#12 Tom
July/10/2006
@ 4:28 am

Speaking of non-issues, nothing tops the “outing” of Valerie Plame, who hadn’t worked under cover for years, in that category.

#13 Rick Stromoski
July/10/2006
@ 7:12 pm

It’s already been well documented that Valerie Plame was a cia operative working for a fictional firm Brewster Jennings & Associates, which was subsequently acknowledged by the CIA as a front. The firm was covertly investigating the development of nuclear weapons in Iran. Plame was outed by the Bush administration as punishment for Plames husband exposing the false claims (one of several) that Iraq had attempted to aquire yellow cake uranium to reconstitute it’s nuclear program as a justification for the U.S. invasion. Even if she had not been involved under cover for several months, By outing Plame the entire program was compromised and in addition putting other covert operatives in danger. For shortsighted political payback, this administration is willing to compromise the security of the United States and its covert agents.

The gang that couldn’t shoot straight unless it was aiming at their own feet.

#14 Rick Stromoski
July/10/2006
@ 1:12 pm

It’s already been well documented that Valerie Plame was a cia operative working for a fictional firm Brewster Jennings & Associates, which was subsequently acknowledged by the CIA as a front. The firm was covertly investigating the development of nuclear weapons in Iran. Plame was outed by the Bush administration as punishment for Plames husband exposing the false claims (one of several) that Iraq had attempted to aquire yellow cake uranium to reconstitute it’s nuclear program as a justification for the U.S. invasion. Even if she had not been involved under cover for several months, By outing Plame the entire program was compromised and in addition putting other covert operatives in danger. For shortsighted political payback, this administration is willing to compromise the security of the United States and its covert agents.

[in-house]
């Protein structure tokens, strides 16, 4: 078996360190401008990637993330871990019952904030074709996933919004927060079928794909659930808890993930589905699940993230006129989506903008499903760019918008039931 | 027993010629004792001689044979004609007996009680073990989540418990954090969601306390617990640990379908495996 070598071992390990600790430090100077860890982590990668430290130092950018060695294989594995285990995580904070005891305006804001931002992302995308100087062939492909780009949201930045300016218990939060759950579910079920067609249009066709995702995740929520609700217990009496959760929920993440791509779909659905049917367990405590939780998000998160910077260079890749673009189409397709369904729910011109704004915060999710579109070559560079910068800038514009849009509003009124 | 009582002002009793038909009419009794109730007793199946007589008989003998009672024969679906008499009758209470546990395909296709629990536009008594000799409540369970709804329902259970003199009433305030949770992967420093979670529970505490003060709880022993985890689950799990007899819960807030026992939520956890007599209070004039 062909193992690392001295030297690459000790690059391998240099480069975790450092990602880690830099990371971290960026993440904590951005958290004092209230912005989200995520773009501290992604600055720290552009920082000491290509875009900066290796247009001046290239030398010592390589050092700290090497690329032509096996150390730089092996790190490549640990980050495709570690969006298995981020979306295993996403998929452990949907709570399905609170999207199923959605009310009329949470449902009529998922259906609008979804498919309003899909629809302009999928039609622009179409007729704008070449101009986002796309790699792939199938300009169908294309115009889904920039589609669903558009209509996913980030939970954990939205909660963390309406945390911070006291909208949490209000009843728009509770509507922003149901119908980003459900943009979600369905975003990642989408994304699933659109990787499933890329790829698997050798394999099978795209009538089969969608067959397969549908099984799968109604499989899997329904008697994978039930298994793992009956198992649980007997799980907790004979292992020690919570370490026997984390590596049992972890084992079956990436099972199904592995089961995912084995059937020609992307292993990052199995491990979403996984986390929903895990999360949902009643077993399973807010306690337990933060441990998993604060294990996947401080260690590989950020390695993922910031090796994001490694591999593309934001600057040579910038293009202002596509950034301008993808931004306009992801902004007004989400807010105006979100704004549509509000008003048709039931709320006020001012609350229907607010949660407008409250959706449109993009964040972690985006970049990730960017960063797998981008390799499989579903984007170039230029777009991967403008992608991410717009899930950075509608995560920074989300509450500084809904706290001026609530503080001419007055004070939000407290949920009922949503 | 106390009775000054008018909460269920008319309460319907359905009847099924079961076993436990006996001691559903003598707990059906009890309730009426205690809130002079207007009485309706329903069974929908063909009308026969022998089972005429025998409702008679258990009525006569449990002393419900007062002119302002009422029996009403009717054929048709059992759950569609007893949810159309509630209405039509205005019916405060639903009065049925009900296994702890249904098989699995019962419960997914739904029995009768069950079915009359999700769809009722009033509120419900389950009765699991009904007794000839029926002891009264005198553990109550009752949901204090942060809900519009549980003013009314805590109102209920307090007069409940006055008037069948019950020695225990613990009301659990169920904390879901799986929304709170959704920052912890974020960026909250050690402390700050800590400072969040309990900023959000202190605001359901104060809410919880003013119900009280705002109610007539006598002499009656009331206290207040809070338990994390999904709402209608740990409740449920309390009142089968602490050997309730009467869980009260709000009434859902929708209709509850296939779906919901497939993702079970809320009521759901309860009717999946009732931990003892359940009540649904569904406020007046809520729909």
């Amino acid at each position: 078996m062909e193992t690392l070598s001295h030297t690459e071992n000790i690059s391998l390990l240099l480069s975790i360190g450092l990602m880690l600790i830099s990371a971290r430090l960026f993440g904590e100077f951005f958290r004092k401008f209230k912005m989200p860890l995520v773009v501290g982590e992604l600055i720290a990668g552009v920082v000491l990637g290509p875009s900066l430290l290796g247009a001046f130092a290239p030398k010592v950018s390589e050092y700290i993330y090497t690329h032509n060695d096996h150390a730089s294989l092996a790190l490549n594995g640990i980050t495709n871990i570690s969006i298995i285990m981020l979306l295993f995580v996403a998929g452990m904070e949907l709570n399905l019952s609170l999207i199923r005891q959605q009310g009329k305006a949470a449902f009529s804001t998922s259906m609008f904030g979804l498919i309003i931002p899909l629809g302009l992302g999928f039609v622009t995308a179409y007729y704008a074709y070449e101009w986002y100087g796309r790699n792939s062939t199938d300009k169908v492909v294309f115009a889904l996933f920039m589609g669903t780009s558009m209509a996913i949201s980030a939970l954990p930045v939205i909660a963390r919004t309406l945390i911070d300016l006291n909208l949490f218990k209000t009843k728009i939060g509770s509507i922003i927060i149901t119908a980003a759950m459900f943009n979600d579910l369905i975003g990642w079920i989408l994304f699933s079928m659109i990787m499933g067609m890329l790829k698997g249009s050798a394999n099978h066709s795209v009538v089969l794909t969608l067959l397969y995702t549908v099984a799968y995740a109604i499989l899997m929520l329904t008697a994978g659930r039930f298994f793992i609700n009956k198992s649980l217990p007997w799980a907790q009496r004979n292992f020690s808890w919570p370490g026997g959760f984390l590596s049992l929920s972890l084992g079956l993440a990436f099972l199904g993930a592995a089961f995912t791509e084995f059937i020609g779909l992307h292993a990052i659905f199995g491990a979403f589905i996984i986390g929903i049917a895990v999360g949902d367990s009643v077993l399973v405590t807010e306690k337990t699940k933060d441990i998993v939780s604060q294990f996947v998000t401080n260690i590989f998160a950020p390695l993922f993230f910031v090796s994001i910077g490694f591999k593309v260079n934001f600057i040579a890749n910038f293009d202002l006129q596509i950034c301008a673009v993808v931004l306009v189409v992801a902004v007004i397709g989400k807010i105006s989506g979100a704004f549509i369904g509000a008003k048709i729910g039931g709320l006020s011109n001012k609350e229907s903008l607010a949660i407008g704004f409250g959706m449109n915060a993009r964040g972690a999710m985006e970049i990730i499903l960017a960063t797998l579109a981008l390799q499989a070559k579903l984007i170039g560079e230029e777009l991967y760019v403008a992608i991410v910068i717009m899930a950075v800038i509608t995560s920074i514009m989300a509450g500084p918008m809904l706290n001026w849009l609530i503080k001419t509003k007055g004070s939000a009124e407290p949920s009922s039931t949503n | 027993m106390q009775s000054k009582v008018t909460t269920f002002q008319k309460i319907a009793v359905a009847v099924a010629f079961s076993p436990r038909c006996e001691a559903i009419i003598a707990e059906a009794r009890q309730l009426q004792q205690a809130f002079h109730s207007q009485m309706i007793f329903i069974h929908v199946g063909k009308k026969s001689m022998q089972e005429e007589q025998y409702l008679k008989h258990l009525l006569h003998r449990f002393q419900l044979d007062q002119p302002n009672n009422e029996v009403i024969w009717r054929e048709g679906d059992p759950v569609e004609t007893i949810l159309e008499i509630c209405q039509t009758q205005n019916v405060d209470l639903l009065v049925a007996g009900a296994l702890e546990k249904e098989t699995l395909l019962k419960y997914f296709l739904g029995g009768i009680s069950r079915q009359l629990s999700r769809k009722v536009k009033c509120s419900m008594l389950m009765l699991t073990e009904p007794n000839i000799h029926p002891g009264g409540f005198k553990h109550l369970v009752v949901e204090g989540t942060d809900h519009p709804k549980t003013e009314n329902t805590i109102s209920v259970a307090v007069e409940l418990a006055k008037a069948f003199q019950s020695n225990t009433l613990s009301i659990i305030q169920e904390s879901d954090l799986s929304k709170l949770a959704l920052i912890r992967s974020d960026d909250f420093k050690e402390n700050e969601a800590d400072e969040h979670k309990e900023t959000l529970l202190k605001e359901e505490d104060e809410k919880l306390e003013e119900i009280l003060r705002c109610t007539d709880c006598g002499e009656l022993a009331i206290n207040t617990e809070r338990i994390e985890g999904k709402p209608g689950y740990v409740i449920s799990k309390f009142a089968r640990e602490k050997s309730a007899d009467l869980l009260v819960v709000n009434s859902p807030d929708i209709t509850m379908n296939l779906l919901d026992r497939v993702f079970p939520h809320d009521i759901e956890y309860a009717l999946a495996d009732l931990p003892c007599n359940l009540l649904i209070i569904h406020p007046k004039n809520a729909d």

The gang that couldn’t shoot straight unless it was aiming at their own feet.

#15 Tom
July/11/2006
@ 5:23 pm

Give me a break. The Russians blew her cover in the 1990s, and all of her neighbors knew that she worked for the CIA.

The evidence overwhelmingly points to the fact that Iraq did attempt to purchase yellowcake.

The importance of the damage done by the exposure of the anti-terror programs (not directly, but by the reduced willingness of other countries to cooperate with the United States in the future) far exceeds Joe Wilson’s snit over getting caught lying (the bipartisan commission even acknowledged he didn’t tell the truth).

#16 Tom
July/11/2006
@ 11:23 am

Give me a break. The Russians blew her cover in the 1990s, and all of her neighbors knew that she worked for the CIA.

The evidence overwhelmingly points to the fact that Iraq did attempt to purchase yellowcake.

The importance of the damage done by the exposure of the anti-terror programs (not directly, but by the reduced willingness of other countries to cooperate with the United States in the future) far exceeds Joe Wilson’s snit over getting caught lying (the bipartisan commission even acknowledged he didn’t tell the truth).